8 Nov 2004

Mutiny trial in Fiji told that accused senator planned to smuggle in guns

8:36 pm on 8 November 2004

The criminal trial of a Fiji government senator, Ratu Inoke Takiveikata, has been told that he had planned to smuggle in firearms from overseas for use in the November 2000 mutiny which claimed 8 lives.

Radio Fiji says this was disclosed by Takiveikata's right hand man in the planning of the mutiny, Metuisela Turagacati.

Mr Turagacati is the state's chief witness against Takiveikata after he was given immunity from prosecution.

He has told the Suva High Court that Takiveikata had told him and another man that he was arranging for weapons to be smuggled into Fiji for use by civilians during the mutiny.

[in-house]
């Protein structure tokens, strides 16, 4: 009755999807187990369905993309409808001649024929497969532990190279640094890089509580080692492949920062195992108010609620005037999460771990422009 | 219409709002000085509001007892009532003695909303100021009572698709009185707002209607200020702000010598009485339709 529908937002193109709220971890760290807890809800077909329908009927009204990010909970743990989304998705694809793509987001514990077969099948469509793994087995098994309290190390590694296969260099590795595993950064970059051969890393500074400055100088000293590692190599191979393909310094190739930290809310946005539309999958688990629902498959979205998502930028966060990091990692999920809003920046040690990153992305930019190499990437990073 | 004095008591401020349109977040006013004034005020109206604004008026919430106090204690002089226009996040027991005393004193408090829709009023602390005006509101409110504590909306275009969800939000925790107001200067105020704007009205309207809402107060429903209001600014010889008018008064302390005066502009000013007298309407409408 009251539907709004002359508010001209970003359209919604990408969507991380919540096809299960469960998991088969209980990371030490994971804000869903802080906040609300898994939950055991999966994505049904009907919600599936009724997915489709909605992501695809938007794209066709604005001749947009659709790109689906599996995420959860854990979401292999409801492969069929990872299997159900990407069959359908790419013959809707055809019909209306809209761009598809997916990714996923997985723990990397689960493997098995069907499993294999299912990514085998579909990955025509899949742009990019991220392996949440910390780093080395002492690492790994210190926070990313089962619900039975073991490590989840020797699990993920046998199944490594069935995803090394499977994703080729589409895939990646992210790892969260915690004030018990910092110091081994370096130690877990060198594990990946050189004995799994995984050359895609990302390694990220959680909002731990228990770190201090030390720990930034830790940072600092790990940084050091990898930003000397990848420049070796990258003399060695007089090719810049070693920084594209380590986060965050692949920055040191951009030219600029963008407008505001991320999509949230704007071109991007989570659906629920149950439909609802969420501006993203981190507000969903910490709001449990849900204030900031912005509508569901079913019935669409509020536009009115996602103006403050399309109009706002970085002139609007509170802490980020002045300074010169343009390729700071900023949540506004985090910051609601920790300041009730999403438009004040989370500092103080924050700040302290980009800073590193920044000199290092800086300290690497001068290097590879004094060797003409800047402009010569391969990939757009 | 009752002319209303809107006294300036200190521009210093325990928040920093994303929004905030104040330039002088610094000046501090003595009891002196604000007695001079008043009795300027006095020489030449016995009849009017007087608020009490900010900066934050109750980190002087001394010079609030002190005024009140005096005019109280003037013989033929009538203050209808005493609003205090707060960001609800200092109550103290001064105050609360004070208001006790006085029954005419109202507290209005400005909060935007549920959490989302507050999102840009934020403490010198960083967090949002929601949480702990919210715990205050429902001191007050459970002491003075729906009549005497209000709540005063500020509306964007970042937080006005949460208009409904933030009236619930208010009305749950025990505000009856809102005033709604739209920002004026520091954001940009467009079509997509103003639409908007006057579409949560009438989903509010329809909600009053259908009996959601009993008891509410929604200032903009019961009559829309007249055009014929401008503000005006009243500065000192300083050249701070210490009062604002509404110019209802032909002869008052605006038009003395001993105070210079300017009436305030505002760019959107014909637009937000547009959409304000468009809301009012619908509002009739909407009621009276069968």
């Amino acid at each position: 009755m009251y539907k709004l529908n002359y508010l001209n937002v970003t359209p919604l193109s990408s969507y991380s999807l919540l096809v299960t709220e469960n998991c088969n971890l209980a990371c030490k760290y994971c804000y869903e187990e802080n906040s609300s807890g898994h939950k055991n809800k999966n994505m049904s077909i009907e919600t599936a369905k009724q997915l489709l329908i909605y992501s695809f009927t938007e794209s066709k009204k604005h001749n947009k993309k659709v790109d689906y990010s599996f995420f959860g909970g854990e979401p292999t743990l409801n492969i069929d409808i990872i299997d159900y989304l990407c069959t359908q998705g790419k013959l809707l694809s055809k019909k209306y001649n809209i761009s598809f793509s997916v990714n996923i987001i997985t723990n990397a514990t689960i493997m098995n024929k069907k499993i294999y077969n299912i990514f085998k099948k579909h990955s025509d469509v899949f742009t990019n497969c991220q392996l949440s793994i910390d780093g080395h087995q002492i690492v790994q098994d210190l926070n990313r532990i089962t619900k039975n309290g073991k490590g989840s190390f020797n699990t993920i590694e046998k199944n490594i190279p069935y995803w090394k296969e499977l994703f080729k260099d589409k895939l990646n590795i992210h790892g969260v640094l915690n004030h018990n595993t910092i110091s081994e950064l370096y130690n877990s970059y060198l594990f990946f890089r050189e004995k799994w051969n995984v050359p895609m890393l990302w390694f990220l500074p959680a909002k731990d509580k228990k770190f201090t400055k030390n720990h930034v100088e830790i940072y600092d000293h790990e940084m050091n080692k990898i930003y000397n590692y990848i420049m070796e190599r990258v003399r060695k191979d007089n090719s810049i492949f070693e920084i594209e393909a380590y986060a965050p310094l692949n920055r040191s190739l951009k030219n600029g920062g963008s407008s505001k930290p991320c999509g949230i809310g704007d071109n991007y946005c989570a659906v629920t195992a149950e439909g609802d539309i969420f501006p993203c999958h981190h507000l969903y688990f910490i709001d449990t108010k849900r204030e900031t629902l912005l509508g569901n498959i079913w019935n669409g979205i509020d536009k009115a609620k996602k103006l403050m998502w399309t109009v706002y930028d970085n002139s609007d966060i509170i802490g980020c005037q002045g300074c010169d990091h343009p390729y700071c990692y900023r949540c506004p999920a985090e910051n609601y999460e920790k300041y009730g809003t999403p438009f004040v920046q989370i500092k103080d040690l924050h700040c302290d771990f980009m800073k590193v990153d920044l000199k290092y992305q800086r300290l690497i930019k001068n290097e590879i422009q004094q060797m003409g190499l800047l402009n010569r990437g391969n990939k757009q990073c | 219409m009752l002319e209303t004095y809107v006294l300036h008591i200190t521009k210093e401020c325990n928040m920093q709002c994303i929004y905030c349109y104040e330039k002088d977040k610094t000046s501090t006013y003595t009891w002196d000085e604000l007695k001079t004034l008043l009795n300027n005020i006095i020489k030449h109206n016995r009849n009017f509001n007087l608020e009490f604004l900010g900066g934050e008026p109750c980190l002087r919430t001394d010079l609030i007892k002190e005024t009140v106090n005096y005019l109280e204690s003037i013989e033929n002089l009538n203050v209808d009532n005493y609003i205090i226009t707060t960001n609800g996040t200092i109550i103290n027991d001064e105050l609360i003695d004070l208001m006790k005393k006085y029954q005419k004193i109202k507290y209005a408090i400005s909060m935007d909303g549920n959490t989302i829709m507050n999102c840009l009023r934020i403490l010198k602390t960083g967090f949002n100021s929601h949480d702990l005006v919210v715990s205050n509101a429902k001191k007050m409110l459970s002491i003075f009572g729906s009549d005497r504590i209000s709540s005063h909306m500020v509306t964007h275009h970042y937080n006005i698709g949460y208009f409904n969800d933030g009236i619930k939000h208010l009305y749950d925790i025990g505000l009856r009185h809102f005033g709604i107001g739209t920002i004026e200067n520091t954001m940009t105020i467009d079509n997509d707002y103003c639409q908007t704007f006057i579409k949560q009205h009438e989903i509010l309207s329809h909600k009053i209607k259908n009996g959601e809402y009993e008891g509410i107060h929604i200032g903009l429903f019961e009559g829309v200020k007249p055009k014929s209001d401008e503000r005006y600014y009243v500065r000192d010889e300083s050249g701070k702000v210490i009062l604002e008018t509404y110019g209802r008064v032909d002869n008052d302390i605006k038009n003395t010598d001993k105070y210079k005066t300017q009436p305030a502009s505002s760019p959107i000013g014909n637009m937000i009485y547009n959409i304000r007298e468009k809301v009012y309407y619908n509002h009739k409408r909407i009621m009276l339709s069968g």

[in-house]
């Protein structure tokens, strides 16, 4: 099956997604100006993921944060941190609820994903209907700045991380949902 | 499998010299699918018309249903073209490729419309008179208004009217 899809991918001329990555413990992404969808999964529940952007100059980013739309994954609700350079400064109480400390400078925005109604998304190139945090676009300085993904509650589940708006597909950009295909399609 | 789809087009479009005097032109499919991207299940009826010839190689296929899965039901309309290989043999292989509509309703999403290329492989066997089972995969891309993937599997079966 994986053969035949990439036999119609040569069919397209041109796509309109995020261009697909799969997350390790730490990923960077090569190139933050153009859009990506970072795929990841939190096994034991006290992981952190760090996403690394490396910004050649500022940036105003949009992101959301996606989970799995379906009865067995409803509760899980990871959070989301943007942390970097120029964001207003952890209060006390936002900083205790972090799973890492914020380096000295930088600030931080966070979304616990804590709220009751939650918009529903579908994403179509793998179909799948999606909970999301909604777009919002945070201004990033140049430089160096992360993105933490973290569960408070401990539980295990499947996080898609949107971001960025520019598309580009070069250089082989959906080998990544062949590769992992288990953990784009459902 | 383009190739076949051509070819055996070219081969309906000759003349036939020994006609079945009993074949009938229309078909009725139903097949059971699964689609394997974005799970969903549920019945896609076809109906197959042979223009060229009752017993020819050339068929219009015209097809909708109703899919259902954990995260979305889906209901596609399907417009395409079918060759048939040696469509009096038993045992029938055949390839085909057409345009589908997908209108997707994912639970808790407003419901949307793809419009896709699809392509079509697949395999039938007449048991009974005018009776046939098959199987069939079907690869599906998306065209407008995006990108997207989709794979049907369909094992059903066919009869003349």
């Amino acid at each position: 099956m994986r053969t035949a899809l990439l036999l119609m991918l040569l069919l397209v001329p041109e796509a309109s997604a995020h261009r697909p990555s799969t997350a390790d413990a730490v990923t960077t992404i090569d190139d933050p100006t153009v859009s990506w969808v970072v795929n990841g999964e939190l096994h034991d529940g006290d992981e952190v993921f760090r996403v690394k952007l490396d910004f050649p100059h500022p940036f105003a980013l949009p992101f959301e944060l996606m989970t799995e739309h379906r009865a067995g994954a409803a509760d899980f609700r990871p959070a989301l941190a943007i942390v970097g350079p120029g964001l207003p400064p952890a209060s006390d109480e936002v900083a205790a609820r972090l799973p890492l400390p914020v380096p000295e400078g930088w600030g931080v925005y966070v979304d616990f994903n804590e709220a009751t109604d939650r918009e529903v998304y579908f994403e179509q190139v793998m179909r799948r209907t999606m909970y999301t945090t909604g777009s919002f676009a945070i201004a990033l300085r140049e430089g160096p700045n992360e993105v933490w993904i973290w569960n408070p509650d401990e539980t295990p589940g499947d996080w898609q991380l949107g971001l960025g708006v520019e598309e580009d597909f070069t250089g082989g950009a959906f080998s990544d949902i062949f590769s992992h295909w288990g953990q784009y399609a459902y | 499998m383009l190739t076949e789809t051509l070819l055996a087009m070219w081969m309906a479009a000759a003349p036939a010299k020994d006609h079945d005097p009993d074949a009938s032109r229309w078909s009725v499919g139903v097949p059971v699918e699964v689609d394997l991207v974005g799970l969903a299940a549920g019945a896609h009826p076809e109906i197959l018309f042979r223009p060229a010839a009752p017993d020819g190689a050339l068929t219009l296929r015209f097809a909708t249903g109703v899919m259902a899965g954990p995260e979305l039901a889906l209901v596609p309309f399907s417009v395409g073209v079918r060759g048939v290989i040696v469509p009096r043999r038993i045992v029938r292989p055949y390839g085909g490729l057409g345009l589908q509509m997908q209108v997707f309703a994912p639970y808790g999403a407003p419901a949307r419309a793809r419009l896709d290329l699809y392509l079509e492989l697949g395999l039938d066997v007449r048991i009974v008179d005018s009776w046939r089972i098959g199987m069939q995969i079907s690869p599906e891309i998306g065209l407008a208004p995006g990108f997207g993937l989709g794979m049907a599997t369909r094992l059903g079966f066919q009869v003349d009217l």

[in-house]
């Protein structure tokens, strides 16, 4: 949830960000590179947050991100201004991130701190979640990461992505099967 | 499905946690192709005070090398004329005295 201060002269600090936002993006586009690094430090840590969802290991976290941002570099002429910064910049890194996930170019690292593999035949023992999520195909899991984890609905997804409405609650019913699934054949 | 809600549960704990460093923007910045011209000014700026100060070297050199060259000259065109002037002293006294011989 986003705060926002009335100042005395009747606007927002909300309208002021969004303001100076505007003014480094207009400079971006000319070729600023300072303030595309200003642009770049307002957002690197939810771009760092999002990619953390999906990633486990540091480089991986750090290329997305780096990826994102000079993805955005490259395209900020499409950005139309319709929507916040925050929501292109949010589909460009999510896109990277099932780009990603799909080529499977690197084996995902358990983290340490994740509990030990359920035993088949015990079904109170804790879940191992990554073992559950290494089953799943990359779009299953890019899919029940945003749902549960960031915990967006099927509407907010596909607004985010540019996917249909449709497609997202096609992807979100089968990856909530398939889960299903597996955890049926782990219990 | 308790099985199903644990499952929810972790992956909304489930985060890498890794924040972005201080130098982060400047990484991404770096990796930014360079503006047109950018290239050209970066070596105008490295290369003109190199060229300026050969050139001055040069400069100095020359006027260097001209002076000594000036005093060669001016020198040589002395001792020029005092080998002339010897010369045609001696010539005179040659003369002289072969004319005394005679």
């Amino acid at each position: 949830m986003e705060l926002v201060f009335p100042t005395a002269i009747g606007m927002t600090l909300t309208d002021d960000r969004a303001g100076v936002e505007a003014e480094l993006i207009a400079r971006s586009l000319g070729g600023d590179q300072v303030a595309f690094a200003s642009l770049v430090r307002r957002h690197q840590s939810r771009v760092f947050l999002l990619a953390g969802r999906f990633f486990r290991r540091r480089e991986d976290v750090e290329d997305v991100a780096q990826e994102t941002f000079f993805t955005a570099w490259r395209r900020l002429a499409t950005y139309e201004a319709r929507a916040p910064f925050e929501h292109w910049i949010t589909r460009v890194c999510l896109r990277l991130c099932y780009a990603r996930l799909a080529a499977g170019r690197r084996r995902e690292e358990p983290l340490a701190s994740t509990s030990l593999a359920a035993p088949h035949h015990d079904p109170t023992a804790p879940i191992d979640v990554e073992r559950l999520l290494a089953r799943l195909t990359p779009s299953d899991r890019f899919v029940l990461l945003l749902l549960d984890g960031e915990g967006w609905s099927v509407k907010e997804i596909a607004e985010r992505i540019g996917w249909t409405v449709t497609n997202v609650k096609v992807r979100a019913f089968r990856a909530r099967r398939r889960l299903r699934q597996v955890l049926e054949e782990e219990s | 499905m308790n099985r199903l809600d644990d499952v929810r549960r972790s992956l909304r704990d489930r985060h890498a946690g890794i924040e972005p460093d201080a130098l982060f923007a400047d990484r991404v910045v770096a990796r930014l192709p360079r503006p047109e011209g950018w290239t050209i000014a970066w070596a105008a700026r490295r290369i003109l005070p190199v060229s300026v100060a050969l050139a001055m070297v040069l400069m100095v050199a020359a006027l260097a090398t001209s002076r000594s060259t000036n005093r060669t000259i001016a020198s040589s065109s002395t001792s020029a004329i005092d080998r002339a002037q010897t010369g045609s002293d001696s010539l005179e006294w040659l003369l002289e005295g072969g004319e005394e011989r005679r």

Mr Turagacati said the other man was Ratu Dovi Kanaimawi, whose father Ratu Epeli Kanaimawi, was one of the aspirants for the prime minister's job after the Speight coup.

Mr Turagacati rejected suggestions by Takiveikata's Australian lawyer, Gabriel Wendler, that he was fabricating the plan to smuggle in weapons from overseas.

Earlier, Mr Turagacati told the court that the former general manager of Fiji's Native Lands Trust Board, the late Maika Qarikau, played a key role in the planning by paying for a rental car which was used for travel to venues where the mutiny was planned.